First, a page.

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    My husband and I - both professional trainers - just moved to our own property and were struggling with what type of barn to put up. He wanted to build it himself, but in the end, we needed the structure up more quickly, and he didn't have enough time in the day to do it. We ended up doing a custom-designed 8-stall with run-outs from Triton Barn Systems. It was a complete kit and we were able to put it up ourselves with almost no other help. The cost of the kit was about $40K, although that is with essentially 16 stalls worth of space. They will design any size structure with any configuration of stalls or storage. We were not sure how we would like it since my hubbie is a perfectionist with a lot of building experience, but we are really happy with it. Terrific customer service.



  6. #26
    Join Date
    Jan. 3, 2012
    Posts
    197

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    Thank you everyone for your responses. I agree that it may make sense to try to go one story with a bigger footprint.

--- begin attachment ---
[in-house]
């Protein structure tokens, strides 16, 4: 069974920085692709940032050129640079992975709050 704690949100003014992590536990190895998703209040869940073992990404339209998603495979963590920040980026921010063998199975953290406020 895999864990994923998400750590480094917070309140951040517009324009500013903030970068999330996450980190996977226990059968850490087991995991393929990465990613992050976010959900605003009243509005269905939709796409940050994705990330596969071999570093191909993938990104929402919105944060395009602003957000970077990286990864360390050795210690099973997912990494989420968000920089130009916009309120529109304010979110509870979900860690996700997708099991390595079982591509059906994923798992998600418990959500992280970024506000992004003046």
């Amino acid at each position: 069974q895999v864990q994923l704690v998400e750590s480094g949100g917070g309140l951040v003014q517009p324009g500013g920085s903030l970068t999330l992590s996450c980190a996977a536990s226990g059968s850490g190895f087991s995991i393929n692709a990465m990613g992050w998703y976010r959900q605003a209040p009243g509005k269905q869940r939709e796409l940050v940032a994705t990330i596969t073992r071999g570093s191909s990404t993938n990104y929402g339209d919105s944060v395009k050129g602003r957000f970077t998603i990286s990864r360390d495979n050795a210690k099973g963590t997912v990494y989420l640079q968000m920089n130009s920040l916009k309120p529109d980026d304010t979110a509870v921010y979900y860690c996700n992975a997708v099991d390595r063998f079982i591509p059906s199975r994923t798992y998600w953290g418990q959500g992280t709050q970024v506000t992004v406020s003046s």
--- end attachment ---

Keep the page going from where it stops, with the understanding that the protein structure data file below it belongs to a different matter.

Sucker, thanks for the comment about the knee wall. It made me realize that at least the one estimate includes a 3' kneewall. I don't think I need that, so might be a place to cut costs.

    wildlifer, thanks for the link. They don't service my area, although I have checked with a few other similar companies that do, and so far they are not cheaper than hiring a local carpenter. mountaintimesh, thanks for the hint about Triton - will investigate.

    And, yes - r.e. taxes. Good point - something to talk with the assessor about.



  7. #27